Biophilic design. It's the talk-of-town in the workplace wellness biz at the moment, after 'mindfulness' becoming background noise in it's place. Why? Because we are spending more hours at work than anywhere else, and our historical connection with nature is becoming, well, historic.
To be clear, biophilic design doesn't just mean putting plants in every corner to purify the air, setting up shop outside, or tracking in mud on your shoes on a rainy day; it's also about bringing the essence of the outdoors into clear sight.
Biophilia was introduced and popularised way back in 1984, defined by E.O. Wilson as “the urge to affiliate with other forms of life”. It wasn’t until 2014 however, when a paper was published in the USA proclaiming the benefits of building nature into the framework of our office environment. It has enabled us to enrich design opportunities, such as fabrics and landscaping, and focus on rebuilding what technology has tended to make us forget. Globally, doctors are even starting to diagnose the next generation with ‘nature deficit disorder’ – a misalignment with the outdoors that will cause health issues as they progress in life such as obesity, physical and psychological health disorders.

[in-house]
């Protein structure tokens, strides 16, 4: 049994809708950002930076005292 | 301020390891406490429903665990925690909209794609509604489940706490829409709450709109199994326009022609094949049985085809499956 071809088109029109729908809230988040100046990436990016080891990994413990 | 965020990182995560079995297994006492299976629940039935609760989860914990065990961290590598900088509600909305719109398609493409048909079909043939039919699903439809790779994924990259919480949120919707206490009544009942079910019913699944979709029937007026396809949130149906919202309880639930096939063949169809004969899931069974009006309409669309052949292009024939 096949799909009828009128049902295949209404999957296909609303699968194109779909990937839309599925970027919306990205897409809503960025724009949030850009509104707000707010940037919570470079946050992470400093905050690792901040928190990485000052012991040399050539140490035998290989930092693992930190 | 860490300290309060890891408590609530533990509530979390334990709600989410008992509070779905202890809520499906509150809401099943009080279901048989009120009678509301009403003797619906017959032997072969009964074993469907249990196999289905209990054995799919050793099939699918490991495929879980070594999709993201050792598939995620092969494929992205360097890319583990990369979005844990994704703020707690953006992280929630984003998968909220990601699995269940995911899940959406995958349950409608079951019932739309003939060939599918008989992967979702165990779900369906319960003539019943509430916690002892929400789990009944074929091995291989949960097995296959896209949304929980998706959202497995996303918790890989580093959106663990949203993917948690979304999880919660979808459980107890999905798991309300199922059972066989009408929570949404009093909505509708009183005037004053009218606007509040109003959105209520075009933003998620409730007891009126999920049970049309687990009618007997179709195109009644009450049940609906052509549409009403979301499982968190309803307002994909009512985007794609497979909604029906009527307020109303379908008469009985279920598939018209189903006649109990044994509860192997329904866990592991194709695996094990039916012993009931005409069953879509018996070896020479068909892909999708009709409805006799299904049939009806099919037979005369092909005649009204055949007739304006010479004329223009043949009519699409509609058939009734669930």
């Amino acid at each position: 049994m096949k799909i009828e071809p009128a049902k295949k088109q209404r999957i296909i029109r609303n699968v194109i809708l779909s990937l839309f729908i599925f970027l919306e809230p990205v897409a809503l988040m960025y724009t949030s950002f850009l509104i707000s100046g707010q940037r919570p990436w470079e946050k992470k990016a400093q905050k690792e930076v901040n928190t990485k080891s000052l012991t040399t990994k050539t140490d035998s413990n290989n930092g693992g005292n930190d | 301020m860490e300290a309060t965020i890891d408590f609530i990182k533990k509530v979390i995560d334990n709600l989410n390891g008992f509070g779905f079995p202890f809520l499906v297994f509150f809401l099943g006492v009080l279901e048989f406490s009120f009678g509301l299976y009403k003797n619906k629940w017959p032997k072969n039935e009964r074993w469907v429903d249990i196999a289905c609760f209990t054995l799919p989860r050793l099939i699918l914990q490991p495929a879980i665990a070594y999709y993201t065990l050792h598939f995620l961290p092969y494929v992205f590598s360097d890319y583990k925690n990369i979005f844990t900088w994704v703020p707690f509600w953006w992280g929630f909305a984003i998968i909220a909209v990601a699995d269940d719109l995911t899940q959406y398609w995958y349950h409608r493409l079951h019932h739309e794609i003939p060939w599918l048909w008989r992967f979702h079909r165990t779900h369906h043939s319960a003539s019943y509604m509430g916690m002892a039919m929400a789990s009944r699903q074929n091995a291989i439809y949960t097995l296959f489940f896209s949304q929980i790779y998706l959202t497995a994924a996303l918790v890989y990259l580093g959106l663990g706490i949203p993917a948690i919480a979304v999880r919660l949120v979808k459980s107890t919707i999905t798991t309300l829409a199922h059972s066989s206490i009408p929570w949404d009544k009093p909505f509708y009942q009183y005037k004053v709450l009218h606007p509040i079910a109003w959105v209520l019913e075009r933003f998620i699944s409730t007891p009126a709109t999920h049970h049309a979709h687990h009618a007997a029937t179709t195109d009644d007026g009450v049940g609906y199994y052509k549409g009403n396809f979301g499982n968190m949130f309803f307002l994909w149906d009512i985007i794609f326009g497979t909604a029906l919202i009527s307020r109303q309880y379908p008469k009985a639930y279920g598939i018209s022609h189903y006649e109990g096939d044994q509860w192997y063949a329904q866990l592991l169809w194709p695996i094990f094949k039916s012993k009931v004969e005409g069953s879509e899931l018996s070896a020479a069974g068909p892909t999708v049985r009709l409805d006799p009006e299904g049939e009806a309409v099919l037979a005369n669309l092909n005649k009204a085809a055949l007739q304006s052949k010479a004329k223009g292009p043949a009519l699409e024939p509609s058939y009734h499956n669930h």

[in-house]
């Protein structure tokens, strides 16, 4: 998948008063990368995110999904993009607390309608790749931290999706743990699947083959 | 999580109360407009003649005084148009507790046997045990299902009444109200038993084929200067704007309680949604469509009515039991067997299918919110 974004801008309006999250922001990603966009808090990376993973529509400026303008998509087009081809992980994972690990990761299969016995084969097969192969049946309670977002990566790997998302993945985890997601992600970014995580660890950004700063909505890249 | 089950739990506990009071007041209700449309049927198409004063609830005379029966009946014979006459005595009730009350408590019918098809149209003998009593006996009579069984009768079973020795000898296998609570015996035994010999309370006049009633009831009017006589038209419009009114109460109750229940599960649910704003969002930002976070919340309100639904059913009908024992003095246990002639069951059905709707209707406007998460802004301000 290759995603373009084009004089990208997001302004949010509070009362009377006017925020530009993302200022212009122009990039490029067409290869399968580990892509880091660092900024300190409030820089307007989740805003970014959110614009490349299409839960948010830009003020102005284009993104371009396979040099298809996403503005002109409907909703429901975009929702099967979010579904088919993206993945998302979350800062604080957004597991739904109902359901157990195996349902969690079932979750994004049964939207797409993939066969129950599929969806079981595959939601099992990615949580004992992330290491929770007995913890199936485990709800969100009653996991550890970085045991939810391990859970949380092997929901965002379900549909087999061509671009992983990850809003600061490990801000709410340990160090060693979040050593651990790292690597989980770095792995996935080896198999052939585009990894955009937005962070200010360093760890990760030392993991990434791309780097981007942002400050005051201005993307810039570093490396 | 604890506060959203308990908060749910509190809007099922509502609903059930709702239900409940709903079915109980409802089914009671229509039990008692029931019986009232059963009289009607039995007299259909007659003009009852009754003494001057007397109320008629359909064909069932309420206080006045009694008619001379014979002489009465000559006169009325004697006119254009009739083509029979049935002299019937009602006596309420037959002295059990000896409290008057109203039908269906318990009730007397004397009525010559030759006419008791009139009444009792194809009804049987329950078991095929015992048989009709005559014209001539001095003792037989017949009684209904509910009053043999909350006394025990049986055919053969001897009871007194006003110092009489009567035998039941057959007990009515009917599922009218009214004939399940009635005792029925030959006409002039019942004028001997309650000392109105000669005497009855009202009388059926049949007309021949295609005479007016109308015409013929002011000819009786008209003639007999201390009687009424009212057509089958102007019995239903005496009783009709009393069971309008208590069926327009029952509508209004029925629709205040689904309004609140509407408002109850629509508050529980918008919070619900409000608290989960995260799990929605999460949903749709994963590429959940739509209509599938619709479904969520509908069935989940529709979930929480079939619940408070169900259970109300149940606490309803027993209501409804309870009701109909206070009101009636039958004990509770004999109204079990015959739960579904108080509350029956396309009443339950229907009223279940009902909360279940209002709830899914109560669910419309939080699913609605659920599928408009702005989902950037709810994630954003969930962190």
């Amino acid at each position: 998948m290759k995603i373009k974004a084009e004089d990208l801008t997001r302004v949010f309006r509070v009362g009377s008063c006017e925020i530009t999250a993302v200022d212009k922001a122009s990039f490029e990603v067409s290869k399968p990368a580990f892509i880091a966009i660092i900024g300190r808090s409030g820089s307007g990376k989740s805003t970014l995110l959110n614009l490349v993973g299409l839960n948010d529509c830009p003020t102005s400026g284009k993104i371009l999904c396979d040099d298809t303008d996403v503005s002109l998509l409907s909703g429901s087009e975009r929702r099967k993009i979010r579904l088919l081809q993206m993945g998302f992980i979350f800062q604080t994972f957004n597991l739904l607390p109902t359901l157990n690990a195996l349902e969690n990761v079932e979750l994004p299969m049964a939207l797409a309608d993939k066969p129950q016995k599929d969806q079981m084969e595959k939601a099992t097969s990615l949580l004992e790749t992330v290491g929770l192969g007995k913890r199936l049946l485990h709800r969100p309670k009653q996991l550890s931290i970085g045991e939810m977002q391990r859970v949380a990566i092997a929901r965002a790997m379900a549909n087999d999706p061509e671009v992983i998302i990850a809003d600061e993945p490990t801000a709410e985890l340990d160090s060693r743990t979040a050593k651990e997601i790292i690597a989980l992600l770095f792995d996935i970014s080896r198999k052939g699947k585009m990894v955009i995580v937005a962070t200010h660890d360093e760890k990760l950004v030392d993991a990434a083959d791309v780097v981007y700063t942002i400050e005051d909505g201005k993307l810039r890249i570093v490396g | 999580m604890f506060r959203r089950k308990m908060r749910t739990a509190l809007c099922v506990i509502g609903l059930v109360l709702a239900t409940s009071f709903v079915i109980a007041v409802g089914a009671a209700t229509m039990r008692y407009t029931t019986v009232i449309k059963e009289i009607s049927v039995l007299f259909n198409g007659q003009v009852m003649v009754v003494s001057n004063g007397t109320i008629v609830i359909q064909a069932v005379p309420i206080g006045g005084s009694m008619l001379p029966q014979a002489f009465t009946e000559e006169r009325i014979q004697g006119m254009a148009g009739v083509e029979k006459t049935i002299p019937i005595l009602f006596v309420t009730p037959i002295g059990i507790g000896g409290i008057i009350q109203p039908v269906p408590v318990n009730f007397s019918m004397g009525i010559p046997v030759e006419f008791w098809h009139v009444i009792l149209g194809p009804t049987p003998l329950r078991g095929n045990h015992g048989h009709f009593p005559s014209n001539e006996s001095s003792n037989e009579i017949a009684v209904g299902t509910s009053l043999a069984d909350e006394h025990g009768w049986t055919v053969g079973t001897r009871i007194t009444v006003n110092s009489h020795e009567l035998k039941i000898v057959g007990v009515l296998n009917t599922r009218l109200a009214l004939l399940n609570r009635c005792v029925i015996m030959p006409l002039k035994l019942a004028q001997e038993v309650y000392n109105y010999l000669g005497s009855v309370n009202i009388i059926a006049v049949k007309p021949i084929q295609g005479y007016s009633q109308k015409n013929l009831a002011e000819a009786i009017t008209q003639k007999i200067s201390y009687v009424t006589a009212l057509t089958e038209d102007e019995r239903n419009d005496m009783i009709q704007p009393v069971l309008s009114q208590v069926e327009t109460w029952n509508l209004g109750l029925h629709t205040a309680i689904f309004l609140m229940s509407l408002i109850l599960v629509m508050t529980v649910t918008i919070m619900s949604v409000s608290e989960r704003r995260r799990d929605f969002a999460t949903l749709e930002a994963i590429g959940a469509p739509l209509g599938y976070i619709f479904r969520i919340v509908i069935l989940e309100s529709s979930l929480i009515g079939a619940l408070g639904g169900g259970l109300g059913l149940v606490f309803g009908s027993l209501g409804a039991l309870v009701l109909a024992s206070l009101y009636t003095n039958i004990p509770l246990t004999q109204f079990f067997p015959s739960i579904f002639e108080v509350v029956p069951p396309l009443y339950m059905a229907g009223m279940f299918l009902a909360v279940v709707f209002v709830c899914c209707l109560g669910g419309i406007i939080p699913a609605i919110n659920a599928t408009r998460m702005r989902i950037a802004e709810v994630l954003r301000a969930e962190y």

Who would have thought that nature was so important to our well-being?
With that being said, the team at Balance Interiors has come up with some great ideas to get this trend on track in your office so you can reap the rewards:
The obvious choice. According to CIPHR, having plants in the office can reduce stress, increase productivity, reduce “sick building syndrome” and sickness by up to 25% (including fatigue, concentration, eye and ear irritation), make workplaces more attractive to current employees and potential job applicants, clean the air, help reduce noise levels, and boost creativity. If you’re looking for a feature wall, or even some potted plants for the office; we’ve got your back! Part of our 2019 initiative is to introduce a more biophilic edge to our offering, to continually push the edge of creating more engaged, aspirational workplaces around Australia.
2) Textile Design.